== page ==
The Curse of Clemmensen
The rest of the league continued to conspire to ruin the playoff hopes of Leafs Nation yesterday. The New York Rangers dropped the Penguins with ease and the Nashville Predators waited until overtime to complete their come-from-behind victory over Buffalo. Now eight back of the Rangers (both at 73GP), and five back of Buffalo who possess a game in hand, the playoff picture has grown gloomier to the point of near impossibility in two weeks since that great 3-2 win over Philadelphia on March 3 had them within three:
Standings at March 4th:
7) Carolina Hurricanes â€“ 31 â€“ 25 â€“ 9 for 71 points in 65GP
8.) New York Rangers â€“ 33-29-4 for 70 points in 66GP
9) Buffalo Sabres â€“ 30 â€“ 25 â€“ 8 for 68 points in 63 GP
10) Toronto Maple Leafs â€“ 29-27-9 for 67 points in 65GP
Since March 4:
New York Rangers â€“ 6-1-0
Buffalo Sabres â€“ 5-3-1
Maple Leafs – 3 – 4 – 1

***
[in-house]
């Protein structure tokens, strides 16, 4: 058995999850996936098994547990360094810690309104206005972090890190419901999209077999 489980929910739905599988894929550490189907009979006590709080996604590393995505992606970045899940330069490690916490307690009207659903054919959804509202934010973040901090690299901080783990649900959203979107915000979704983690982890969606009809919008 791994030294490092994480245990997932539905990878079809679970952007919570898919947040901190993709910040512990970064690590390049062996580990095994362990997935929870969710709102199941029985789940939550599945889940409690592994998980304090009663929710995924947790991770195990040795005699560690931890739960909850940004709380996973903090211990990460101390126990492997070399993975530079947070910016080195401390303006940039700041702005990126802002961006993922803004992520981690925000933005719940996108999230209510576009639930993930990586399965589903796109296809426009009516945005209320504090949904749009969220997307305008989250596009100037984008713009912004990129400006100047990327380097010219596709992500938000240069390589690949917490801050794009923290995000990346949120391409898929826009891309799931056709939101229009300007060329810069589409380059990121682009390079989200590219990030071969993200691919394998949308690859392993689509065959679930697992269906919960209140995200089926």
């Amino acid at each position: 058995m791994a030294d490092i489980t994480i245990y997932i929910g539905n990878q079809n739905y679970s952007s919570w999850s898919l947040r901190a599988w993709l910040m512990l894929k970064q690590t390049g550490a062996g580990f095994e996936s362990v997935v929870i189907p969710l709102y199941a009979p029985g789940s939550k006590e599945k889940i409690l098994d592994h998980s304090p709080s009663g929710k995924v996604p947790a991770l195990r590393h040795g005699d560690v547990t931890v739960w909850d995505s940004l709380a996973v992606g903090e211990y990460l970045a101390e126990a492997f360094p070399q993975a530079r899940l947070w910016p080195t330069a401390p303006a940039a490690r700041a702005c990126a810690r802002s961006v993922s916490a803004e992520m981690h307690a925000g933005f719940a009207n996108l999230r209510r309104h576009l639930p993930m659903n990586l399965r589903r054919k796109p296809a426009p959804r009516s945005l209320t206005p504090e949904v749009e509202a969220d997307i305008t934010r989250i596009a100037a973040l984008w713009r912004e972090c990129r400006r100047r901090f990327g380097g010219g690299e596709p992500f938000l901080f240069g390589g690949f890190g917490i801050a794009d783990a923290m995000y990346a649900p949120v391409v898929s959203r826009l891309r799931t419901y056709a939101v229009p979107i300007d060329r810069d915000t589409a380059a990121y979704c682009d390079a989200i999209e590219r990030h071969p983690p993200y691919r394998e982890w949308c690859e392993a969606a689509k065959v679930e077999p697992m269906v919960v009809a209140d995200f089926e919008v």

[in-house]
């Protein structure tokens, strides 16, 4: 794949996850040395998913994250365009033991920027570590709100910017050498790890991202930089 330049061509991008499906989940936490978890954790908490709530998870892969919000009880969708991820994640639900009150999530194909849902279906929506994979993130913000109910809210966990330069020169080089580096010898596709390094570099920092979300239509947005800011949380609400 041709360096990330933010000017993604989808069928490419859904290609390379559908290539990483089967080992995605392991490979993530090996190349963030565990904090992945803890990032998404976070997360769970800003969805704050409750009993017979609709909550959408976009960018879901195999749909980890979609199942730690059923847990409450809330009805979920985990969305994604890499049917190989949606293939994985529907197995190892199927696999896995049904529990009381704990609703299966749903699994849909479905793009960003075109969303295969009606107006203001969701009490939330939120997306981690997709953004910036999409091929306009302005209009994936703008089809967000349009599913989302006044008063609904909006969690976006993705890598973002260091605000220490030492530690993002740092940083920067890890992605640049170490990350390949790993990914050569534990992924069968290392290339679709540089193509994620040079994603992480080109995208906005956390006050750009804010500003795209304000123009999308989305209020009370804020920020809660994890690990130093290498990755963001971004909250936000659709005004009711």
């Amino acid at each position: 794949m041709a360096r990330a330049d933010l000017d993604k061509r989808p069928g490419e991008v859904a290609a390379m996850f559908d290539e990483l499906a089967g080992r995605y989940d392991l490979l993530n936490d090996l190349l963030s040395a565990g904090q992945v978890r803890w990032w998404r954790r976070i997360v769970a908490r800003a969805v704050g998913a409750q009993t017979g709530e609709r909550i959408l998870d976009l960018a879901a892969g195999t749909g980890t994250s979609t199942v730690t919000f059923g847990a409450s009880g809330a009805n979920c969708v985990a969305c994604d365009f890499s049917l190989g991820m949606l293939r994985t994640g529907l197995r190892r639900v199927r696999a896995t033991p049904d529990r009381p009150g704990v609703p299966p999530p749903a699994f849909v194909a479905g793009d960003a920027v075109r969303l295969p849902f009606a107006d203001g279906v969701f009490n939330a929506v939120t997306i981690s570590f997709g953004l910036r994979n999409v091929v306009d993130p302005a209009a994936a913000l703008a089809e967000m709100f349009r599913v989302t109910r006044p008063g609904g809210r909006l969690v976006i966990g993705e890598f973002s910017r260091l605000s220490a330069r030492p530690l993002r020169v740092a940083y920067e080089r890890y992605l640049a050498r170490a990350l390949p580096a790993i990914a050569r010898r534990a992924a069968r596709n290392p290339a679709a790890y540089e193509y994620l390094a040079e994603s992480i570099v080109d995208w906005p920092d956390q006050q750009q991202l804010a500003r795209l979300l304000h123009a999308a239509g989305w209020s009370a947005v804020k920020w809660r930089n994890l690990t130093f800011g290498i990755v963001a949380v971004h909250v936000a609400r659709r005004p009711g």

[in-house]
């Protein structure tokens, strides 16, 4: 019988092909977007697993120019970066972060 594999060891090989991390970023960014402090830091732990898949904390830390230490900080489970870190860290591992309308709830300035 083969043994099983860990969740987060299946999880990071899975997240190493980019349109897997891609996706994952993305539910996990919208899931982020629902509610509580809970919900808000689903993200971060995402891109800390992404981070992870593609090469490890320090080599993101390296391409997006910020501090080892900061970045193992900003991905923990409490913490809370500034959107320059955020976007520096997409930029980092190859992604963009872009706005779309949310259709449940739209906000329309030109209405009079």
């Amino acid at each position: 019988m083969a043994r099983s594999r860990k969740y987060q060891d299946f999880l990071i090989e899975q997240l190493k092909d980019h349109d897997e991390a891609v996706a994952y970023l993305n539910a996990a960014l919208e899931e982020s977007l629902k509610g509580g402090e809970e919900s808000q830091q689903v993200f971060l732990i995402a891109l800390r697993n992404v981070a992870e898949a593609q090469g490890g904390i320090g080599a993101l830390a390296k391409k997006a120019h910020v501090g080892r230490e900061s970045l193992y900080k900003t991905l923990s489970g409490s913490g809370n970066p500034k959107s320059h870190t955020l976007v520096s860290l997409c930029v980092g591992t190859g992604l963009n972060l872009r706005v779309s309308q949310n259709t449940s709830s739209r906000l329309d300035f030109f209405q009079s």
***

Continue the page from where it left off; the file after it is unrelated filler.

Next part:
Carolina Hurricanes â€“ 2-4-1
The Leafs needed two of the New York Rangers, Buffalo Sabres and Carolina Hurricanes to open up the door with .500 or below play. Was that an unreasonably hopeful ask? Probably, but what we got was two roughly .540 teams over the first 65 games of the season playing at a .857 and a .625 pace over the next seven and nine games respectively. Credit to the Rangers and Sabres for turning it on as they have when it matters, and ultimately the Leafs can only blame themselves after posting a 3-4-1 record in the span since that win over the Flyers. The Rangers slumped in February, the Canes are struggling in March, and the Leafs haven’t played like the consistent world beaters they needed to be to make up the ground on a once 14 point gap.
Still, itâ€™s unfortunate that, with a little more outside help, this final nine game stretch could have been a hell of a lot more interesting in Leafland.
What are your thoughts? Do the Leafs still have a shot?